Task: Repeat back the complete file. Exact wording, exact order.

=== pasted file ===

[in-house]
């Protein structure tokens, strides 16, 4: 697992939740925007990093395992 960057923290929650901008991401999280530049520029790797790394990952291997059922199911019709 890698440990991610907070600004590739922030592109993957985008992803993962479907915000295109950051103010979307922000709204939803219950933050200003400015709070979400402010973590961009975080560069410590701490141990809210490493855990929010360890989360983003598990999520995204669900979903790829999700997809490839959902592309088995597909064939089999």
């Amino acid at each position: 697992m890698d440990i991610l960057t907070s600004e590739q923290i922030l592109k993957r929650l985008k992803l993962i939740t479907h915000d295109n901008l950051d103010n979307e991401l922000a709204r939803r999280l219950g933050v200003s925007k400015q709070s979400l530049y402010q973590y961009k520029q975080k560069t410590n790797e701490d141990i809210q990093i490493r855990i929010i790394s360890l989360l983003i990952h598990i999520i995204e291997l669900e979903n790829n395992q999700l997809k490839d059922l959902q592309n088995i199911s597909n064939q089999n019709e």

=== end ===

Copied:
[in-house]
């Protein structure tokens, strides 16, 4: 697992939740925007990093395992 960057923290929650901008991401999280530049520029790797790394990952291997059922199911019709 890698440990991610907070600004590739922030592109993957985008992803993962479907915000295109950051103010979307922000709204939803219950933050200003400015709070979400402010973590961009975080560069410590701490141990809210490493855990929010360890989360983003598990999520995204669900979903790829999700997809490839959902592309088995597909064939089999």
């Amino acid at each position: 697992m890698d440990i991610l960057t907070s600004e590739q923290i922030l592109k993957r929650l985008k992803l993962i939740t479907h915000d295109n901008l950051d103010n979307e991401l922000a709204r939803r999280l219950g933050v200003s925007k400015q709070s979400l530049y402010q973590y961009k520029q975080k560069t410590n790797e701490d141990i809210q990093i490493r855990i929010i790394s360890l989360l983003i990952h598990i999520i995204e291997l669900e979903n790829n395992q999700l997809k490839d059922l959902q592309n088995i199911s597909n064939q089999n019709e």